In any case, due to the absence of provisions regarding legal transactions between a controlling and controlled company in a factual concern, it is recommended to assess such transactions in the light of the probability of compensation of a detriment. If management of a controlled company, in accordance with business judgement rule, estimates that the successful compensation of detriment is not probable, such a transaction will likely violate the prohibition of return of capital contribution and capital maintenance rules5

What to consider when thinking of financial assistance?

Are concerned companies joint-stock companies or LLCs?

The form of incorporation is one of the most crucial points to consider, since this will affect the answer if financial assistance is even permitted and to what extent. Namely, in case of joint-stock companies, the parties will face a stricter approach to dealings between shareholders and the company in comparison to LLCs. 

Appropriately drafted financial documentation

Regardless of the party’s status, it is very important that a loan agreement, pertaining transaction security documents and other relevant documentation include adequate limitation language covering, amongst others, relevant capital maintenance and insolvency law rules.

Consideration of concern law rules

The decision for financial assistance within companies, which form a factual concern, cause additional obligations for both the controlling and controlled company, especially in the controlling company’s duty to establish a claim for compensation of loss (slo. izravnalni zahtevek). The latter is usually established with a special compensation agreement, drafting of which requires close cooperation between the legal and financial advisors. Due to its complexity and lack of generally available precedents, such documentation is still widely overlooked in the Slovenian market even by legal advisors, despite the severe consequences for included companies as well for their management.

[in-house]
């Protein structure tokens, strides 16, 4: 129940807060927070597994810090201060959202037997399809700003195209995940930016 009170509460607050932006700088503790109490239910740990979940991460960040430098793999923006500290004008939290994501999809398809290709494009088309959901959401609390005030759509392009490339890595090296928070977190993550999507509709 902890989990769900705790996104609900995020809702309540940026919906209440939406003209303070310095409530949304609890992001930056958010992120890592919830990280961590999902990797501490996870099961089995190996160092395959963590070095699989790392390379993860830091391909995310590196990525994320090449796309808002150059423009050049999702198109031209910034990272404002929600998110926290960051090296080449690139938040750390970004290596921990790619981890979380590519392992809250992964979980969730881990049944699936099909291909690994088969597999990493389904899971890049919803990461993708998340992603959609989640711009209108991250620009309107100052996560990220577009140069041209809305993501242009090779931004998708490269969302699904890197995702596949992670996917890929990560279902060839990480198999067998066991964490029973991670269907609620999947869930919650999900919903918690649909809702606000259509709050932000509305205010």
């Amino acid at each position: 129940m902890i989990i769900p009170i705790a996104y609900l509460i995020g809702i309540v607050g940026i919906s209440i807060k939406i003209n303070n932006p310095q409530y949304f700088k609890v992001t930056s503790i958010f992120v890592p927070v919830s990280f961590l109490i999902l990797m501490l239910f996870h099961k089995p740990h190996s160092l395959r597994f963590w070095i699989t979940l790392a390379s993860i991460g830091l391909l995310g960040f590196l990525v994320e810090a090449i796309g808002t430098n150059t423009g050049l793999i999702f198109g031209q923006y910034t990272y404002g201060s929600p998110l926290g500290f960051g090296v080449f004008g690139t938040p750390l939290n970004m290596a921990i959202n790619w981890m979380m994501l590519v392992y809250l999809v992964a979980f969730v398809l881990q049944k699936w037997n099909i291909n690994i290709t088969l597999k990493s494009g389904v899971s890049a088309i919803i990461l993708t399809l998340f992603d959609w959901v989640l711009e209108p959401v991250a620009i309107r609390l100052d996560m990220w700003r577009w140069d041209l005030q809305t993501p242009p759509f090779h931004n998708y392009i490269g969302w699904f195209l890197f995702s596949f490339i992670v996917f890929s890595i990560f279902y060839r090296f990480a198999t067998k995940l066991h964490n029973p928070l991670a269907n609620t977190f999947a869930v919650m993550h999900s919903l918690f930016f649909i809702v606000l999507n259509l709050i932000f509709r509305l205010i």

The devil lies in the multidisciplinarity

Financial assistance represents a rainbow of at least general corporate law, concern law rules and insolvency law rules. Each set of rules should be appropriately considered with legal and financial advisors in order to find the most optimal structure of the deal.

 

1 Official Gazette of RS no. 65/09, as amended.

2 In accordance with the latest case law of the Supreme Court of the Republic of Slovenia , the fundamental rule in assessment of concealed return of equity contribution is whether a company would conclude such legal transaction with a third person in the same circumstances and under the same conditions in the moment of conclusion of that transaction (C.f. Decision of the Supreme Court of the Republic of Slovenia ref. no. III Ips 6/2017 dated 24 July 2018).

3 C.f. Decision of the Supreme Court of the Republic of Slovenia ref. no. III Ips 6/2017 dated 24 July 2018.

4 C.f. Decision of the Higher Court in Ljubljana ref. no. I Cpg 1436/2015 dated 30 August 2016.

5 Correspondent obligation of management of a controlled company is to prepare a dependency report (slo. poročilo o odvisnosti) within the first three months of a business year. In the report, the management must, among others, state all legal transactions with the controlling company and all information with respect to possible detriment and compensation for such detriment.

By Joze Stare, Junior AssociateRojs, Peljhan, Prelesnik & partners

Slovenia Knowledge Partner